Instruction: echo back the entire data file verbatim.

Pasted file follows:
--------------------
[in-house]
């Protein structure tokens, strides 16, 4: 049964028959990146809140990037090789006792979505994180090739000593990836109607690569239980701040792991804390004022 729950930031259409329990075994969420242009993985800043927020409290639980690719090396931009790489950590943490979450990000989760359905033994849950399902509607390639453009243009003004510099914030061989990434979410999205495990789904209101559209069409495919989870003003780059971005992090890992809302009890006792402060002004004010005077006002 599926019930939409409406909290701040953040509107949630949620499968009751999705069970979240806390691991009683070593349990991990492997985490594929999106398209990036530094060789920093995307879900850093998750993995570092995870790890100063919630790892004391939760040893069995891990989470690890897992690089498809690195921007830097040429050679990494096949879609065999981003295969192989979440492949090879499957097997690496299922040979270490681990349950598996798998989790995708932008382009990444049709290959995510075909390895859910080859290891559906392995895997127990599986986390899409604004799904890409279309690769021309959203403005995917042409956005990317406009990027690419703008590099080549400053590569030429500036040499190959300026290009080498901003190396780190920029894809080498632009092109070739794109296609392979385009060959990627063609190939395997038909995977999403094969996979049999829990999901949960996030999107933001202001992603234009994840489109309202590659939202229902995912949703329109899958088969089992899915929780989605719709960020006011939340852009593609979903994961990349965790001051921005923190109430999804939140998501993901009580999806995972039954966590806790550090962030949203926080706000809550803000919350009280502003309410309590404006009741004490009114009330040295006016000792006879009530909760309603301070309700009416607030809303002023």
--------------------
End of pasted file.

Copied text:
[in-house]
């Protein structure tokens, strides 16, 4: 049964028959990146809140990037090789006792979505994180090739000593990836109607690569239980701040792991804390004022 729950930031259409329990075994969420242009993985800043927020409290639980690719090396931009790489950590943490979450990000989760359905033994849950399902509607390639453009243009003004510099914030061989990434979410999205495990789904209101559209069409495919989870003003780059971005992090890992809302009890006792402060002004004010005077006002 599926019930939409409406909290701040953040509107949630949620499968009751999705069970979240806390691991009683070593349990991990492997985490594929999106398209990036530094060789920093995307879900850093998750993995570092995870790890100063919630790892004391939760040893069995891990989470690890897992690089498809690195921007830097040429050679990494096949879609065999981003295969192989979440492949090879499957097997690496299922040979270490681990349950598996798998989790995708932008382009990444049709290959995510075909390895859910080859290891559906392995895997127990599986986390899409604004799904890409279309690769021309959203403005995917042409956005990317406009990027690419703008590099080549400053590569030429500036040499190959300026290009080498901003190396780190920029894809080498632009092109070739794109296609392979385009060959990627063609190939395997038909995977999403094969996979049999829990999901949960996030999107933001202001992603234009994840489109309202590659939202229902995912949703329109899958088969089992899915929780989605719709960020006011939340852009593609979903994961990349965790001051921005923190109430999804939140998501993901009580999806995972039954966590806790550090962030949203926080706000809550803000919350009280502003309410309590404006009741004490009114009330040295006016000792006879009530909760309603301070309700009416607030809303002023």